the disk) is like a short screw with a very flat head.  Clean it
    with a rag and put a decent amount of blue locktite on the threads
    (the stuff that stops things from coming loose, but leaves them
    still able to be adjusted by hand).

  - Once the loctite is fairly dry you need to screw that part back
    in.  This is a bit tricky (and more tricky still if you've not
    removed the calipers from the bike).  What you need to do is put
    the screw inside the caliper, with the threaded part pointing
    towards where you adjust from the inside (a ruler, screwdriver, or
    lollipop stick will help).  Once you get everything lined up you
    can use the 3mm allen key from outside and "skewer" the screw,
    then, by turning anti-clockwise, screw it back into place.

    Basically, you're doing the opposite of what you did to make it
    fall out.

  - Once in place leave for, say, 12 hours to allow the loctite to

  - And don't forget to replace the pads and adjust before riding.

After all that you'll find that the adjustment is much "stiffer" and
desn't come loose.  I have no idea how long it lasts because I only
did it myself a few days ago.



[Computing, Music] Raspberry Pi Media (Audio) Streamer

From: andrew cooke <andrew@...>

Date: Sat, 7 May 2022 17:36:36 -0400

I have a Raspberry Pi that I want to take music from a HDD and send it
to a USB DAC.  I want to be able to control this remotely from my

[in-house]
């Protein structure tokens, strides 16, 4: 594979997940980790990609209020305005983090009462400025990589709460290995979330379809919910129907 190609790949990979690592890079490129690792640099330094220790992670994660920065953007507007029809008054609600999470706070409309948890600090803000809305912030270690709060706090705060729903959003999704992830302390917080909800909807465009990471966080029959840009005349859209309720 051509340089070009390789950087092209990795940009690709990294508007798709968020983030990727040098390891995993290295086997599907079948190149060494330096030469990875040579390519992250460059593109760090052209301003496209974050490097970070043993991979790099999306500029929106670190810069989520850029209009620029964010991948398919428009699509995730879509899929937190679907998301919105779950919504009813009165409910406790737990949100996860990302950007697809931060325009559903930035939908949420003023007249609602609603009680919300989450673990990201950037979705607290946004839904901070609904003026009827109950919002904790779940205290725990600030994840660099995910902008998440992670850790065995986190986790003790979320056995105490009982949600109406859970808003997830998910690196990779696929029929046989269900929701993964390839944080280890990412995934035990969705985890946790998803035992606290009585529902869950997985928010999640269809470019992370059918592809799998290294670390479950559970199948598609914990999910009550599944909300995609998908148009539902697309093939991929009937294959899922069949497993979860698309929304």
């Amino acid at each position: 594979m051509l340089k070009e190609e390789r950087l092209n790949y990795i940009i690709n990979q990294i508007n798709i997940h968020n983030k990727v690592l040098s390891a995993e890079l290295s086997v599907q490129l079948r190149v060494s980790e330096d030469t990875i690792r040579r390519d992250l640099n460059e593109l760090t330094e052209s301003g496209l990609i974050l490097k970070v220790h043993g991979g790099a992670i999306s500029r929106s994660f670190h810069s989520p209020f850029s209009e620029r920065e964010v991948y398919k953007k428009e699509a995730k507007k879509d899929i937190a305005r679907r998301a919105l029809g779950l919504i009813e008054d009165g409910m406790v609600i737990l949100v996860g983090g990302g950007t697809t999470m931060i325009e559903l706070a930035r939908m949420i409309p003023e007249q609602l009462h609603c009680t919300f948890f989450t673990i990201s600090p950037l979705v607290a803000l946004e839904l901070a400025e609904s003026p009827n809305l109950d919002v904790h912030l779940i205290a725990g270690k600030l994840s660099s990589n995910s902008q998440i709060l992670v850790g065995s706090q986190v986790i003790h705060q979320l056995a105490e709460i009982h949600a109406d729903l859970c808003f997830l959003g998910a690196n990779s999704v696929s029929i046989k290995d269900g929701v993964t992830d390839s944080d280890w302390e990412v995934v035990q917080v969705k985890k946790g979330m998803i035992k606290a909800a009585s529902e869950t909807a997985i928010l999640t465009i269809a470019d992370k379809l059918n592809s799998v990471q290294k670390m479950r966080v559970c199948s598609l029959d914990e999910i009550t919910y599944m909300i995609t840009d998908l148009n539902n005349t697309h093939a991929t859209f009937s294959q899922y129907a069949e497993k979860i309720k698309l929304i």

phone.  It should look good and "just work".

I have tried a pile of things in the last week.  The best (by far) has
been volumio.  After flashing the image and booting you may need to
enable ssh (via http://address.of.volumio/dev) and then you can modify
fstab and mount the music at /mnt/INTERNAL

You can also modify
/volumio/app/plugins/music_service/mpd/mpd.conf.tmpl to enable
replaygain (and then save settigns from the gui to regenerate

Various other things learnt:

 - mopidy is an MPD rewrite in Python (ish).  Unfortunately it's not
   super-well supported and the clients are buggy (even when you
   finally understand what it is and that you need to install
   mopidy-local).  The MPD plugin doesn't make much sense.

 - MPD clients for android are not great.  MpDroid seems to be no
   longer maintained and MALP is flakey.

 - I tried moode a while back and that was OK (but volumio seems more
   responsive and easier to use).



[Computing] Amazing Hack To Embed DSL In Python

From: andrew cooke <andrew@...>

Date: Mon, 31 Jan 2022 17:35:03 -0300

This library - - extends Python's
syntax (and semantics) by calling a preprocessor triggered by the line

#coding: pythonql